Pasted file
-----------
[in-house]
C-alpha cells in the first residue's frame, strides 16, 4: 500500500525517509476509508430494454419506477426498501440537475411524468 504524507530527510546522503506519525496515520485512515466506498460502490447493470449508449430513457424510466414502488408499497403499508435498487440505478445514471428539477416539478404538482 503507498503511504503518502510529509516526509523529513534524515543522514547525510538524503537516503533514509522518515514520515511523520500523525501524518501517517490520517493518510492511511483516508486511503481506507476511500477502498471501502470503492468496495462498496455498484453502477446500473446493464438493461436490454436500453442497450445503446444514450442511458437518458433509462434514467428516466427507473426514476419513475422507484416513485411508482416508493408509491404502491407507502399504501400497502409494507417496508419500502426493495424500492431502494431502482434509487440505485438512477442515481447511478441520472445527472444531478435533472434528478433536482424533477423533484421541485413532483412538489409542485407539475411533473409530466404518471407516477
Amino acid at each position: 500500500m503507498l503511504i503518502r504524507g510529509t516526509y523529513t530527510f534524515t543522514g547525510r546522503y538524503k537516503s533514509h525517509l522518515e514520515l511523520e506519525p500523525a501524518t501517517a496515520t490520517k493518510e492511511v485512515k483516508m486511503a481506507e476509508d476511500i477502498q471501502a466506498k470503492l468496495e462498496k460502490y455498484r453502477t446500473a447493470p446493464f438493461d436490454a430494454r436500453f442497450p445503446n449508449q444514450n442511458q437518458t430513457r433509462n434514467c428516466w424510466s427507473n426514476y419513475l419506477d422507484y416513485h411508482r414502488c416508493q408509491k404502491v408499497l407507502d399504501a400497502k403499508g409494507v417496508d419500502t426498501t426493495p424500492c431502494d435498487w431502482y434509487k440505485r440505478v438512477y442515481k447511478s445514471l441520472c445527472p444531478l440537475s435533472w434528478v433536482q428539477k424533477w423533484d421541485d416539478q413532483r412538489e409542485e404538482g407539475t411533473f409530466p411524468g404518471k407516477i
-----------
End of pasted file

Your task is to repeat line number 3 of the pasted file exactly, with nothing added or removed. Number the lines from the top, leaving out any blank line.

Amino acid at each position: 500500500m503507498l503511504i503518502r504524507g510529509t516526509y523529513t530527510f534524515t543522514g547525510r546522503y538524503k537516503s533514509h525517509l522518515e514520515l511523520e506519525p500523525a501524518t501517517a496515520t490520517k493518510e492511511v485512515k483516508m486511503a481506507e476509508d476511500i477502498q471501502a466506498k470503492l468496495e462498496k460502490y455498484r453502477t446500473a447493470p446493464f438493461d436490454a430494454r436500453f442497450p445503446n449508449q444514450n442511458q437518458t430513457r433509462n434514467c428516466w424510466s427507473n426514476y419513475l419506477d422507484y416513485h411508482r414502488c416508493q408509491k404502491v408499497l407507502d399504501a400497502k403499508g409494507v417496508d419500502t426498501t426493495p424500492c431502494d435498487w431502482y434509487k440505485r440505478v438512477y442515481k447511478s445514471l441520472c445527472p444531478l440537475s435533472w434528478v433536482q428539477k424533477w423533484d421541485d416539478q413532483r412538489e409542485e404538482g407539475t411533473f409530466p411524468g404518471k407516477i